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DeVry or "No Name State University"

 
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Here is a question for those of us in the U.S.:
Since I started working for a University recently, I've been thinking about the cost of education and the return people receive on their investment and it led me to a question. Why do people who wish to get into technology related careers chose schools like DeVry or ITT Technical Institute for their bachelors degree. They are pretty expensive from what I have seen (DeVry was 3 times the cost of the local State U in my city).
I guess my question is why pay the extra money? For top tier private schools, the reasons seem fairly obvious, the perception of a higher quality of education, a much more prestigious degree, a better social network. However, I don't believe these things apply to DeVry and ITT. For anyone who went to these schools, please do not take these questions as a criticism, I am just honestly interested in the answers. I really want to know if these folks considered state universities, and if so, what made them chose DeVry or ITT?
Jon
 
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I went to DeVry in Phoenix. There wasn't much of an alternate choice in the matter. I got an accelerated bachelors in Information Technology, meaning you needed a prior bachelors degree in whatever to get into the one year program, and graduated summa cum laude. I had never taken a programming/database course in my life prior to attending DeVry. I thought the coursework was challenging at times, as indicated by several students in my program deciding it wasn't worth the hassle of an accelerated program like this and calling it quits. Yes, it was expensive. I started in 10/2001 and it cost $20K. If I could do it over, hindsight being clearer, I would have chosen not to get my original bachelors from ASU, but from DeVry. Yes, it would have been ten time more expensive than a state school, but I would have had a four year degree in Computer Science, and definitely more classroom experience than at a state school.
However, I've noticed serveral community colleges lately, especially in the midwest, offering an Associates degree that nearly matches course for course and in the same order as the one I paid $20k for, at a fraction of the price. I didn't choose DeVry because I thought it was prestigious, and definitely not for the cost, rather I chose it because I liked the program and what it offered. At the time, none of the community colleges in the Phoenix metro offered what DeVry offered in a "hands-on" setting.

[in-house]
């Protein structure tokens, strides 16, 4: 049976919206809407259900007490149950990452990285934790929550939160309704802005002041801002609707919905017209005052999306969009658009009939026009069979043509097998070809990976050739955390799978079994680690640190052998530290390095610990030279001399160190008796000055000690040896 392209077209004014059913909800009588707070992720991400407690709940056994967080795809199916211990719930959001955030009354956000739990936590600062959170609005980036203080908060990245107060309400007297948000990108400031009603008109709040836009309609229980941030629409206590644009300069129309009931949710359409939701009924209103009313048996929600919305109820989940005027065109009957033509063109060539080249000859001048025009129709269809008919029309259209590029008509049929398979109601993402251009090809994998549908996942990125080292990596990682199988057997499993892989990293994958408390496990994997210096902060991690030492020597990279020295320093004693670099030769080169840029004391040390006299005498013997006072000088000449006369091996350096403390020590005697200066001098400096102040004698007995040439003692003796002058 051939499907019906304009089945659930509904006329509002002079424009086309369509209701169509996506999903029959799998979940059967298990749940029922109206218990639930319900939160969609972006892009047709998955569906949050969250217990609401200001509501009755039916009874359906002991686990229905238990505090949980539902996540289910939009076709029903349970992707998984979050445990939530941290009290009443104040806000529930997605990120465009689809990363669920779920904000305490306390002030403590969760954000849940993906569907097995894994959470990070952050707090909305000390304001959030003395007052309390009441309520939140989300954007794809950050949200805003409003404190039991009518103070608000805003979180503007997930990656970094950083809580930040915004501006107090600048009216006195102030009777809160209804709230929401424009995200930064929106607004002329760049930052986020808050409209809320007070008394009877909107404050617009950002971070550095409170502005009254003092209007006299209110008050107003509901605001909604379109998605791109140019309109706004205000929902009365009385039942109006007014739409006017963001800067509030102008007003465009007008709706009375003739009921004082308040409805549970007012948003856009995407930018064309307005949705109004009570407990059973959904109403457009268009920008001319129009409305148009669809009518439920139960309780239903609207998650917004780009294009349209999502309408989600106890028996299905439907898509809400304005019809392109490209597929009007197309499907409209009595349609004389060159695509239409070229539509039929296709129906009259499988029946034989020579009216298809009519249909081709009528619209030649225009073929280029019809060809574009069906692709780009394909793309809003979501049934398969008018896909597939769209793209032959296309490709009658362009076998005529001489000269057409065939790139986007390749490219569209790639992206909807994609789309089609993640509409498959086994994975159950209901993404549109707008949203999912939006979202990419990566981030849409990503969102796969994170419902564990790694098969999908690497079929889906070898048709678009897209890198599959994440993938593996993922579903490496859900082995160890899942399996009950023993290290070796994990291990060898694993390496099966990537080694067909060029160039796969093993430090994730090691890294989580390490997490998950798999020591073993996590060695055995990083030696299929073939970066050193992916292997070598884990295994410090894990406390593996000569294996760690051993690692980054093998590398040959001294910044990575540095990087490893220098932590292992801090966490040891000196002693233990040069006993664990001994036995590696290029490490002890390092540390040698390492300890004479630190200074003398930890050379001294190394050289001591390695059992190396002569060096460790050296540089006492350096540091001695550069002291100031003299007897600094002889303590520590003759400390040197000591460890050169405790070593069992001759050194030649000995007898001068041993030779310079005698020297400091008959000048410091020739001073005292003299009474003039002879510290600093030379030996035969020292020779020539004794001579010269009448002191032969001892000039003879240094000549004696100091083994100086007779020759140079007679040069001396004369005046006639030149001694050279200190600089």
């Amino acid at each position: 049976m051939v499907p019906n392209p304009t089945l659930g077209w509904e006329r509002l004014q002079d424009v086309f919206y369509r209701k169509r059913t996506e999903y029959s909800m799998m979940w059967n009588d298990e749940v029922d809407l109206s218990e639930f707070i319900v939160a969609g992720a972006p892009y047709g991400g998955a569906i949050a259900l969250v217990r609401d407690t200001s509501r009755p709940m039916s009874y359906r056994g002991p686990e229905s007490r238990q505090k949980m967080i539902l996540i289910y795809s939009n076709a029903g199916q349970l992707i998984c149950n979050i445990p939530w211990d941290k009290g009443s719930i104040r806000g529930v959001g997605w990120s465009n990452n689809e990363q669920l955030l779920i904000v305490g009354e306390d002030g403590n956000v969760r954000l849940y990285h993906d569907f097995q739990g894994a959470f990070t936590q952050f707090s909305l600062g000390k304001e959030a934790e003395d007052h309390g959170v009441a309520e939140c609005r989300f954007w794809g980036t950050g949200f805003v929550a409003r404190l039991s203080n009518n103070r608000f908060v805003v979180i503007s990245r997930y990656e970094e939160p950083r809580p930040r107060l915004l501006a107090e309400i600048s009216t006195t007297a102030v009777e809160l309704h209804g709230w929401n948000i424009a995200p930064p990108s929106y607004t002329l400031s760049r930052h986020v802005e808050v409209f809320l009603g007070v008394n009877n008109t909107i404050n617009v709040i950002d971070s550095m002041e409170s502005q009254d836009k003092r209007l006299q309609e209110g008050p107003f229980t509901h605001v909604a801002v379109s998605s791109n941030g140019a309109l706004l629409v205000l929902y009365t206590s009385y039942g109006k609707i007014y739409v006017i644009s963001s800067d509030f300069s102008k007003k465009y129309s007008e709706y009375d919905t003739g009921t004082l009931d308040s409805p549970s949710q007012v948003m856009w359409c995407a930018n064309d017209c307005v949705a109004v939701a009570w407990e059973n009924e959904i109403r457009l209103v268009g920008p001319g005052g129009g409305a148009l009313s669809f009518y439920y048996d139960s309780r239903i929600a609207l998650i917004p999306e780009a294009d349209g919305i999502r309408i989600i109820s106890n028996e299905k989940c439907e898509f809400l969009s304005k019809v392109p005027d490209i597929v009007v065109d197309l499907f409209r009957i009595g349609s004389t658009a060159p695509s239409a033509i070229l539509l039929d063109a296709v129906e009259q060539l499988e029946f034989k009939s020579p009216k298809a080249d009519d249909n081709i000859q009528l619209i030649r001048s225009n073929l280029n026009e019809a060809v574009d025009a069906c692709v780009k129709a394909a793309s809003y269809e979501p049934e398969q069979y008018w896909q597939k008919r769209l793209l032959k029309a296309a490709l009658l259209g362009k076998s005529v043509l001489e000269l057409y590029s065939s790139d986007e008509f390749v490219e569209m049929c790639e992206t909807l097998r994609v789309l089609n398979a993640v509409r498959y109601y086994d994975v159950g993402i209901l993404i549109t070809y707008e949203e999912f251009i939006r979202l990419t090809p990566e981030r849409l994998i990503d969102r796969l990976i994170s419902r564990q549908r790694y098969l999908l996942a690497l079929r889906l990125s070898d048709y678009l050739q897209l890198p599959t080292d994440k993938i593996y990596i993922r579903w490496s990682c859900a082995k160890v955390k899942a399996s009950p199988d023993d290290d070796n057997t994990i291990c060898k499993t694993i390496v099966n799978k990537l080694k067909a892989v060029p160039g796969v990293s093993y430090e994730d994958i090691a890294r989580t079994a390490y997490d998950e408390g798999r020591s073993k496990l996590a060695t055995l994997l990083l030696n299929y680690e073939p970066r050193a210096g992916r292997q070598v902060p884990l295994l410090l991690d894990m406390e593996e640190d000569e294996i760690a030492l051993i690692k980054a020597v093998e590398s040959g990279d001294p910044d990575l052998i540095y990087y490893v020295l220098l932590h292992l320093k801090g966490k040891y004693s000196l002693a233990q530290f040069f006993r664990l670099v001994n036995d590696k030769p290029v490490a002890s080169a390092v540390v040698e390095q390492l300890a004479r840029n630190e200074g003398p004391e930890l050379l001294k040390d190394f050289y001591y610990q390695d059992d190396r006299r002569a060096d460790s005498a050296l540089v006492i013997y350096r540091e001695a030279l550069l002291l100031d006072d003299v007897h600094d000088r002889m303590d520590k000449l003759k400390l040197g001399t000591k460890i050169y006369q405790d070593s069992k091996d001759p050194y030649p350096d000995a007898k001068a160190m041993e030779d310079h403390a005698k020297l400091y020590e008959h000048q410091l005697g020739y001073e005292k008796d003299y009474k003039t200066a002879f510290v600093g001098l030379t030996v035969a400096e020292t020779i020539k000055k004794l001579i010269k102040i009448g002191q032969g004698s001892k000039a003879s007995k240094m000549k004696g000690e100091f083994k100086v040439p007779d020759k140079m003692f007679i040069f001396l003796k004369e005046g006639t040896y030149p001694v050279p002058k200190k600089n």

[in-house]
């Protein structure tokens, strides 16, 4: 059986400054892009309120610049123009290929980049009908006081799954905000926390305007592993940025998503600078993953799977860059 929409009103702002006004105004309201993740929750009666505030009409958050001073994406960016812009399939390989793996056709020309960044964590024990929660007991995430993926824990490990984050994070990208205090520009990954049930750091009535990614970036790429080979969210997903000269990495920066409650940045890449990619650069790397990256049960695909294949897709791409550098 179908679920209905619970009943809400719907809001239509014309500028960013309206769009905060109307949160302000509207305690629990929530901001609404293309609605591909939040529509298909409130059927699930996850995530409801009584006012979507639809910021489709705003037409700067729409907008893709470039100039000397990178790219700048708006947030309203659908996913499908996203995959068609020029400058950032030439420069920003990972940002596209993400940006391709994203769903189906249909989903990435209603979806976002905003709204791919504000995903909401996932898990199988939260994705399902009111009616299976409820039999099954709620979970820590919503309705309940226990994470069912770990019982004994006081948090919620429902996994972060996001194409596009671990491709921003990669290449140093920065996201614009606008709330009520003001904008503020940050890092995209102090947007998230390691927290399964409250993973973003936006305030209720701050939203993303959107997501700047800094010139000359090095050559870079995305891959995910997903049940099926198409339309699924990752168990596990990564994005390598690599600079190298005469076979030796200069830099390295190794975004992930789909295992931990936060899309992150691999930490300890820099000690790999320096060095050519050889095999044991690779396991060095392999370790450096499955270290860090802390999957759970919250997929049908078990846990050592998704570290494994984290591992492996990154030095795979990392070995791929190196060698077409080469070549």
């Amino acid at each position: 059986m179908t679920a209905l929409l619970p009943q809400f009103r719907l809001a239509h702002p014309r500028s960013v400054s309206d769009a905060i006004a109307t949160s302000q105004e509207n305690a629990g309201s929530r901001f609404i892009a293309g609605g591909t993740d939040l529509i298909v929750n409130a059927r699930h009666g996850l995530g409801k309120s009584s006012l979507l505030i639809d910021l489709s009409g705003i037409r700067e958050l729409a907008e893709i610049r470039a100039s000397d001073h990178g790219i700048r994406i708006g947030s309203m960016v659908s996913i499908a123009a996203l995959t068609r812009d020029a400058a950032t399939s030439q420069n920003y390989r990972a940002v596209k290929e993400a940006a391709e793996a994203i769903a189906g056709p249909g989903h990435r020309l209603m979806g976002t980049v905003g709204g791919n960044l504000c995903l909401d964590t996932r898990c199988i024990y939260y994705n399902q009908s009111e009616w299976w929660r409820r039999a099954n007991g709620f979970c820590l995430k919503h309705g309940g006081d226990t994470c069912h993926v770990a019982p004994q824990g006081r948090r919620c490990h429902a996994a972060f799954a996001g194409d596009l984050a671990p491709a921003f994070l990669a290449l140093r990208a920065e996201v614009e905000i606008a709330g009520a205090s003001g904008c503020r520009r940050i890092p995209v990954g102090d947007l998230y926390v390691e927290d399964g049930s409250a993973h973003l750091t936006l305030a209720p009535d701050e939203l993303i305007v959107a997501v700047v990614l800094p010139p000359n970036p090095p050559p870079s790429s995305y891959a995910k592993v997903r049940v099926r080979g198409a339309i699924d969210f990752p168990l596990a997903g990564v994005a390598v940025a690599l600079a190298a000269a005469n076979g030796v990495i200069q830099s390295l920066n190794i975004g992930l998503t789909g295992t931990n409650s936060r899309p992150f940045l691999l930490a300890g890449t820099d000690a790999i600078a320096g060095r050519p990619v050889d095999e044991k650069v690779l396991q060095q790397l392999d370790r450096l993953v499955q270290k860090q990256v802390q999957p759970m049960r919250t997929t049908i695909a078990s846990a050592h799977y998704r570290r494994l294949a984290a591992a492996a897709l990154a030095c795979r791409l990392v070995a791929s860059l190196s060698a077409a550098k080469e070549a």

So far, my degree is only paying off in a personal satisfaction way rather than a monetary one. People who should go to DeVry are those who already work in a particular business that would have opportunities to advance into. What I lacked coming out of DeVry was business experience. More specifically, how businesses do business. I don't know the finance business, or the health care business or the banking business, etc. Those are the skills that I lack which I think are the barrier to getting a job.
I could go on, but I'll stop for now.
[ February 05, 2004: Message edited by: leo donahue ]
 
Jon McDonald
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Their unique accelerated courses, and the fact that a few years ago other universities and community colleges weren't offering similar coursework, are reasons that I hadn't thought of. Thanks for the info! I wonder, if state schools started offering similar programs, at a lower price, could it be a new source of revenue for them? Oh well, I'm just thinking out loud.
Thanks,
Jon
 
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Hi,
Yes, they do because teachers are pressures as much as us out in the real world. At least in California, the professors who teach those programme usually have industry experience and some work as industry consultants.
Regards,
MCao
 
leo donahue
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Originally posted by Jon McDonald:
Their unique accelerated courses, and the fact that a few years ago other universities and community colleges weren't offering similar coursework, are reasons that I hadn't thought of. Thanks for the info! I wonder, if state schools started offering similar programs, at a lower price, could it be a new source of revenue for them? Oh well, I'm just thinking out loud.
Thanks,
Jon


At DeVry, I had 12 courses at 4 credits each. Each course was approximately 7 and 1/2 weeks. I took two courses at a time for approximately 48 weeks and we had cummulative tests every week on top of weekly homework. I don't know if that sort of thing will fly at the state school level. Too much work for the multitude of student still trying to figure out what they want to do with their lives. And remember that not everyone will want or be able to go at that pace. Some will want to go slower and others much faster. That is why DeVry's nickname is called "Deep Fry High".
[ February 05, 2004: Message edited by: leo donahue ]
 
Matt Cao
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Hi,
Yes, they do because those programmes are operated on different level and schedule than the traditional ones. Students who enroll in such programme usually have jobs closely related to the field and want an extra-edge for today pierce competition. You may try that yourself Leo. Nothing beat classroom experience because people know your face, your name, and your capabilities. You alway could change course of action if you see the majority in the class are unemployed. Usually, you will find out on the first day introduction sort of breaking the ice between instructor and students. One of my programmer follow that route.
Regards,
MCao
 
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